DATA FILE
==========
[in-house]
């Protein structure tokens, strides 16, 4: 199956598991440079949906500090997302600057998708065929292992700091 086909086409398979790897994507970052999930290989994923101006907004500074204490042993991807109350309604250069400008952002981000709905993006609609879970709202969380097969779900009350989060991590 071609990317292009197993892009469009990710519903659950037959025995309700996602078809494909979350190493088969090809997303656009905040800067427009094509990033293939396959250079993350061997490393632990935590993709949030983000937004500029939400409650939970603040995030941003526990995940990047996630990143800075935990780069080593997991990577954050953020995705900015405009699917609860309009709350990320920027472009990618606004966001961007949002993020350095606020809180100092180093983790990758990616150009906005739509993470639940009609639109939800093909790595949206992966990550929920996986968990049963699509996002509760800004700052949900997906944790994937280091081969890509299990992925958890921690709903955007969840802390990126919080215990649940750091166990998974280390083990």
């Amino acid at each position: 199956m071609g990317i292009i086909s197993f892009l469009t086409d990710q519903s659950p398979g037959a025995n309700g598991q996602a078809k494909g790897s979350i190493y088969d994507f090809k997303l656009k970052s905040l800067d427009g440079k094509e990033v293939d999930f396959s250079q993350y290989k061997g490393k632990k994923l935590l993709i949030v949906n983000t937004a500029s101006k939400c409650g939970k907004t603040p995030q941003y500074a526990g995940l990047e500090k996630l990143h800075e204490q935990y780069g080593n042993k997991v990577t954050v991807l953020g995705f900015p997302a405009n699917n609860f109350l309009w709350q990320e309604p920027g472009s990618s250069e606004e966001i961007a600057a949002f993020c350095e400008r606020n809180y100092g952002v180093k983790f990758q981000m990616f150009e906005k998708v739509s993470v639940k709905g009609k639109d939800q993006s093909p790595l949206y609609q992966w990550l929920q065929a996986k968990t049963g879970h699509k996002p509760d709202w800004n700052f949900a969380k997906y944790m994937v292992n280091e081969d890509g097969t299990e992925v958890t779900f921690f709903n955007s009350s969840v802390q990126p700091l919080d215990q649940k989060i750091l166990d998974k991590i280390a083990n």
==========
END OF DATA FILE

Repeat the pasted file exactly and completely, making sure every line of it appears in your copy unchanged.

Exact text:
[in-house]
């Protein structure tokens, strides 16, 4: 199956598991440079949906500090997302600057998708065929292992700091 086909086409398979790897994507970052999930290989994923101006907004500074204490042993991807109350309604250069400008952002981000709905993006609609879970709202969380097969779900009350989060991590 071609990317292009197993892009469009990710519903659950037959025995309700996602078809494909979350190493088969090809997303656009905040800067427009094509990033293939396959250079993350061997490393632990935590993709949030983000937004500029939400409650939970603040995030941003526990995940990047996630990143800075935990780069080593997991990577954050953020995705900015405009699917609860309009709350990320920027472009990618606004966001961007949002993020350095606020809180100092180093983790990758990616150009906005739509993470639940009609639109939800093909790595949206992966990550929920996986968990049963699509996002509760800004700052949900997906944790994937280091081969890509299990992925958890921690709903955007969840802390990126919080215990649940750091166990998974280390083990």
């Amino acid at each position: 199956m071609g990317i292009i086909s197993f892009l469009t086409d990710q519903s659950p398979g037959a025995n309700g598991q996602a078809k494909g790897s979350i190493y088969d994507f090809k997303l656009k970052s905040l800067d427009g440079k094509e990033v293939d999930f396959s250079q993350y290989k061997g490393k632990k994923l935590l993709i949030v949906n983000t937004a500029s101006k939400c409650g939970k907004t603040p995030q941003y500074a526990g995940l990047e500090k996630l990143h800075e204490q935990y780069g080593n042993k997991v990577t954050v991807l953020g995705f900015p997302a405009n699917n609860f109350l309009w709350q990320e309604p920027g472009s990618s250069e606004e966001i961007a600057a949002f993020c350095e400008r606020n809180y100092g952002v180093k983790f990758q981000m990616f150009e906005k998708v739509s993470v639940k709905g009609k639109d939800q993006s093909p790595l949206y609609q992966w990550l929920q065929a996986k968990t049963g879970h699509k996002p509760d709202w800004n700052f949900a969380k997906y944790m994937v292992n280091e081969d890509g097969t299990e992925v958890t779900f921690f709903n955007s009350s969840v802390q990126p700091l919080d215990q649940k989060i750091l166990d998974k991590i280390a083990n």